InteraXon brings together user experience specialists, integrated software/hardware technologies, and a brainwave algorithm database to help the user build his/her own dedicated brainwave model and provide an open platform for brainwave applications. InteraXon currently owns a portfolio of 18+ patents and has developed a wearable sensing headband that combines comfort and fashion. In addition, Muse leads the brainwave detection industry in building a complete ecosystem by joining together the world's most prestigious brainwave researchers, cutting-edge sensor development teams, machine learning based on cloud computing, growing network platform developers, added-value investors, and technical partners to collaboratively promote EEG applications to the consumer market.
Derek mentioned that the current hardware spec is applicable to fields including Calm, ADHD, health, and gaming, creating a market value as high as US$30 billion. Calm, an app developed by Derek's company, can be used to train oneself to stay calm using the application for just three minutes a day by monitoring one's brainwaves for the purpose of managing emotions.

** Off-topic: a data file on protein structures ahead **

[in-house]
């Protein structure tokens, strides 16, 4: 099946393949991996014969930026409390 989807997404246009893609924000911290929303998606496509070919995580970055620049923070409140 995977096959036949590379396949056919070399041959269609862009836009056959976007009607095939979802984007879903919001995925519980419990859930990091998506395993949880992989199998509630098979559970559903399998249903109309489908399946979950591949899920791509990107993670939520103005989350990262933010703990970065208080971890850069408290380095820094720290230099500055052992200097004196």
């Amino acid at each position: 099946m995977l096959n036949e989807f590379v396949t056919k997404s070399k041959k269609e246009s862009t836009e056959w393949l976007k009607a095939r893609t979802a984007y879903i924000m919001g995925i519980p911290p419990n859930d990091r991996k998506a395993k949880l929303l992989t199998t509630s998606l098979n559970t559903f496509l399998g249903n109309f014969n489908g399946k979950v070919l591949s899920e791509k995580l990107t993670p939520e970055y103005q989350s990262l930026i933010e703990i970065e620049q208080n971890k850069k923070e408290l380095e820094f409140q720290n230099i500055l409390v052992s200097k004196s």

In terms of applications related to ADHD, developers can design games that improve concentration to teach hyper-active children to stay focused, which may attain the same effect as taking Ritalin. For health applications, Muse can be used with a heart rate indicator in addition to mind training to effectively monitor exercise as well as mental and physical health. As for the gaming market, Muse can be used to enhance the gaming experience, offering new entertainment experiences.
Derek concluded his presentation by pointing out that the only limitation to InteraXon's high tech potential is imagination. The company is seeking forward-thinking partners from all fields to jointly develop innovative solutions to help people overcome physical, mental, and emotional barriers for a more colorful and meaningful life.
Derek Luke, COO of Canada-based InteraXon